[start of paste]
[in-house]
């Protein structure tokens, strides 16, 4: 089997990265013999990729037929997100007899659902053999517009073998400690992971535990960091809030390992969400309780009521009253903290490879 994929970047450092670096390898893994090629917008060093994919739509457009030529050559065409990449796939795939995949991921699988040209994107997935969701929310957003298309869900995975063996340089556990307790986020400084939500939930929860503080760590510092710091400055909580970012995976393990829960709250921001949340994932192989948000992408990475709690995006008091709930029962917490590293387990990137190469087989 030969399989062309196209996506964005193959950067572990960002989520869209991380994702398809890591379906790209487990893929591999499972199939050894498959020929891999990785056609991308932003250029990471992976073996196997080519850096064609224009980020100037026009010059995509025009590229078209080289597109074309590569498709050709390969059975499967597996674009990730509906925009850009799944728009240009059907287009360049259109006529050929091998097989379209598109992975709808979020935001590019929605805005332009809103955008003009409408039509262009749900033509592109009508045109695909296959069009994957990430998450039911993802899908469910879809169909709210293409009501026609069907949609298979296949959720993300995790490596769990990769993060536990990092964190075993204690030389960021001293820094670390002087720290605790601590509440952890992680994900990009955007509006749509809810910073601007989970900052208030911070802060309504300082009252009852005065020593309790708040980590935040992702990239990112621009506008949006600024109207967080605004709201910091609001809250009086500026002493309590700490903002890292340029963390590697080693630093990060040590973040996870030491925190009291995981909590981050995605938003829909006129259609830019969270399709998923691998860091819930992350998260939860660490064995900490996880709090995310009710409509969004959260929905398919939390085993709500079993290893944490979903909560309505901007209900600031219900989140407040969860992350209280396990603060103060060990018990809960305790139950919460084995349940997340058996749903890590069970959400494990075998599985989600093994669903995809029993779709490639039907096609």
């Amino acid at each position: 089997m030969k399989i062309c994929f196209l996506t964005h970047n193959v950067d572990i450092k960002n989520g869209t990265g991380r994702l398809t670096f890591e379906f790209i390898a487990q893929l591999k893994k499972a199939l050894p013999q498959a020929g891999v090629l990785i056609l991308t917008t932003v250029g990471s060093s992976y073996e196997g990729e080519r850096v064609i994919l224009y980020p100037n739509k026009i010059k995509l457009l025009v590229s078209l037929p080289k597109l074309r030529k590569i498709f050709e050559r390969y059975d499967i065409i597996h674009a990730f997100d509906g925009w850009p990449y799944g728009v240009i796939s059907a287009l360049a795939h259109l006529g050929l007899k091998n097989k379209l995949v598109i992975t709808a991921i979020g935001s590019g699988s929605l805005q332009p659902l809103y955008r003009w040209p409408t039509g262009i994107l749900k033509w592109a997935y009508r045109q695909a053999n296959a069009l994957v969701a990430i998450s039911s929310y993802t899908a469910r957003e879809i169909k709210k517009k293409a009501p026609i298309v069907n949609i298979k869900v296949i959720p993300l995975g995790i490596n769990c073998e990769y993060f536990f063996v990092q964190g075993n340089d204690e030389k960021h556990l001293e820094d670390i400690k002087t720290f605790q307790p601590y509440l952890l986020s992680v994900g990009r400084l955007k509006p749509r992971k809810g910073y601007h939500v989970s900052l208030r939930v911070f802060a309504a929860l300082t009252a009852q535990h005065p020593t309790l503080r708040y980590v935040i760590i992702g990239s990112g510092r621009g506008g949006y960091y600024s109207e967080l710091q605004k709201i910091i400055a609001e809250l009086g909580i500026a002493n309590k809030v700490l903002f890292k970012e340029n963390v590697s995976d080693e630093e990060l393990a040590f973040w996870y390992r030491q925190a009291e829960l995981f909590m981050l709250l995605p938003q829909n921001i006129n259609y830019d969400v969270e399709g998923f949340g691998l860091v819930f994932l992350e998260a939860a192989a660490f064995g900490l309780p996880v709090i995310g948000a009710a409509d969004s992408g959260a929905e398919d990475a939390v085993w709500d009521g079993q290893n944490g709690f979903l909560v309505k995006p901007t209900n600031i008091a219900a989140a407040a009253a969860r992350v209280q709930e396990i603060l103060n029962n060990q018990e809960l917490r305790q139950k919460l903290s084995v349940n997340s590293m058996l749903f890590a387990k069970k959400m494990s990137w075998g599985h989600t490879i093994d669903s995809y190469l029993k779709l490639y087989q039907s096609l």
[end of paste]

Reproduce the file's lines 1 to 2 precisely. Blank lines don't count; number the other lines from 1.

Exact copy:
[in-house]
């Protein structure tokens, strides 16, 4: 089997990265013999990729037929997100007899659902053999517009073998400690992971535990960091809030390992969400309780009521009253903290490879 994929970047450092670096390898893994090629917008060093994919739509457009030529050559065409990449796939795939995949991921699988040209994107997935969701929310957003298309869900995975063996340089556990307790986020400084939500939930929860503080760590510092710091400055909580970012995976393990829960709250921001949340994932192989948000992408990475709690995006008091709930029962917490590293387990990137190469087989 030969399989062309196209996506964005193959950067572990960002989520869209991380994702398809890591379906790209487990893929591999499972199939050894498959020929891999990785056609991308932003250029990471992976073996196997080519850096064609224009980020100037026009010059995509025009590229078209080289597109074309590569498709050709390969059975499967597996674009990730509906925009850009799944728009240009059907287009360049259109006529050929091998097989379209598109992975709808979020935001590019929605805005332009809103955008003009409408039509262009749900033509592109009508045109695909296959069009994957990430998450039911993802899908469910879809169909709210293409009501026609069907949609298979296949959720993300995790490596769990990769993060536990990092964190075993204690030389960021001293820094670390002087720290605790601590509440952890992680994900990009955007509006749509809810910073601007989970900052208030911070802060309504300082009252009852005065020593309790708040980590935040992702990239990112621009506008949006600024109207967080605004709201910091609001809250009086500026002493309590700490903002890292340029963390590697080693630093990060040590973040996870030491925190009291995981909590981050995605938003829909006129259609830019969270399709998923691998860091819930992350998260939860660490064995900490996880709090995310009710409509969004959260929905398919939390085993709500079993290893944490979903909560309505901007209900600031219900989140407040969860992350209280396990603060103060060990018990809960305790139950919460084995349940997340058996749903890590069970959400494990075998599985989600093994669903995809029993779709490639039907096609």